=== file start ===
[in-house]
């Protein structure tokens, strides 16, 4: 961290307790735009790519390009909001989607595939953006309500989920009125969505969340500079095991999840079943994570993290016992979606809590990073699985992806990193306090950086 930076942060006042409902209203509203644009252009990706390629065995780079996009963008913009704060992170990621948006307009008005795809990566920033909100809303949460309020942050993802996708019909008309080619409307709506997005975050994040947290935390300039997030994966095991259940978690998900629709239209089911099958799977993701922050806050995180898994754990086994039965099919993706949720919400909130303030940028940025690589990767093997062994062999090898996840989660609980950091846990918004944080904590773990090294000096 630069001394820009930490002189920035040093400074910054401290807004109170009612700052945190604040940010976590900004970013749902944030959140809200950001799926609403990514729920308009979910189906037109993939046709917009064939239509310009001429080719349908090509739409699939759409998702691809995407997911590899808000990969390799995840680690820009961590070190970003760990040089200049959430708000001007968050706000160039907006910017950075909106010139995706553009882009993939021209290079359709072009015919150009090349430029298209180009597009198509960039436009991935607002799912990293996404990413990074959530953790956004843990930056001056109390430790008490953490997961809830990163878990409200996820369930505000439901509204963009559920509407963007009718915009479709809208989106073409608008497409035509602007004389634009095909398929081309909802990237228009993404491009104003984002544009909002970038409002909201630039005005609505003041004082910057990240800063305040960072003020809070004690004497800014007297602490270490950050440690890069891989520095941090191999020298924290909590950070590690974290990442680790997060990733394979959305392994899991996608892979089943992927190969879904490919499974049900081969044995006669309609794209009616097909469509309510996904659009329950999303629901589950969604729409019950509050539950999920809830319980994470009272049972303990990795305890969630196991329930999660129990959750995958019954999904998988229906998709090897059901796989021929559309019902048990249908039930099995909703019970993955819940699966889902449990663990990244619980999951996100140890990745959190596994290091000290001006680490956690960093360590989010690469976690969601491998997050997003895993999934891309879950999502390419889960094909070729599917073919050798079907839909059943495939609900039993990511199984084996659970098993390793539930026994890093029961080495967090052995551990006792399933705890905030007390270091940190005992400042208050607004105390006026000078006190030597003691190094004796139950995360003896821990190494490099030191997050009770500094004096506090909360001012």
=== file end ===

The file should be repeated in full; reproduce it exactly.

[in-house]
């Protein structure tokens, strides 16, 4: 961290307790735009790519390009909001989607595939953006309500989920009125969505969340500079095991999840079943994570993290016992979606809590990073699985992806990193306090950086 930076942060006042409902209203509203644009252009990706390629065995780079996009963008913009704060992170990621948006307009008005795809990566920033909100809303949460309020942050993802996708019909008309080619409307709506997005975050994040947290935390300039997030994966095991259940978690998900629709239209089911099958799977993701922050806050995180898994754990086994039965099919993706949720919400909130303030940028940025690589990767093997062994062999090898996840989660609980950091846990918004944080904590773990090294000096 630069001394820009930490002189920035040093400074910054401290807004109170009612700052945190604040940010976590900004970013749902944030959140809200950001799926609403990514729920308009979910189906037109993939046709917009064939239509310009001429080719349908090509739409699939759409998702691809995407997911590899808000990969390799995840680690820009961590070190970003760990040089200049959430708000001007968050706000160039907006910017950075909106010139995706553009882009993939021209290079359709072009015919150009090349430029298209180009597009198509960039436009991935607002799912990293996404990413990074959530953790956004843990930056001056109390430790008490953490997961809830990163878990409200996820369930505000439901509204963009559920509407963007009718915009479709809208989106073409608008497409035509602007004389634009095909398929081309909802990237228009993404491009104003984002544009909002970038409002909201630039005005609505003041004082910057990240800063305040960072003020809070004690004497800014007297602490270490950050440690890069891989520095941090191999020298924290909590950070590690974290990442680790997060990733394979959305392994899991996608892979089943992927190969879904490919499974049900081969044995006669309609794209009616097909469509309510996904659009329950999303629901589950969604729409019950509050539950999920809830319980994470009272049972303990990795305890969630196991329930999660129990959750995958019954999904998988229906998709090897059901796989021929559309019902048990249908039930099995909703019970993955819940699966889902449990663990990244619980999951996100140890990745959190596994290091000290001006680490956690960093360590989010690469976690969601491998997050997003895993999934891309879950999502390419889960094909070729599917073919050798079907839909059943495939609900039993990511199984084996659970098993390793539930026994890093029961080495967090052995551990006792399933705890905030007390270091940190005992400042208050607004105390006026000078006190030597003691190094004796139950995360003896821990190494490099030191997050009770500094004096506090909360001012």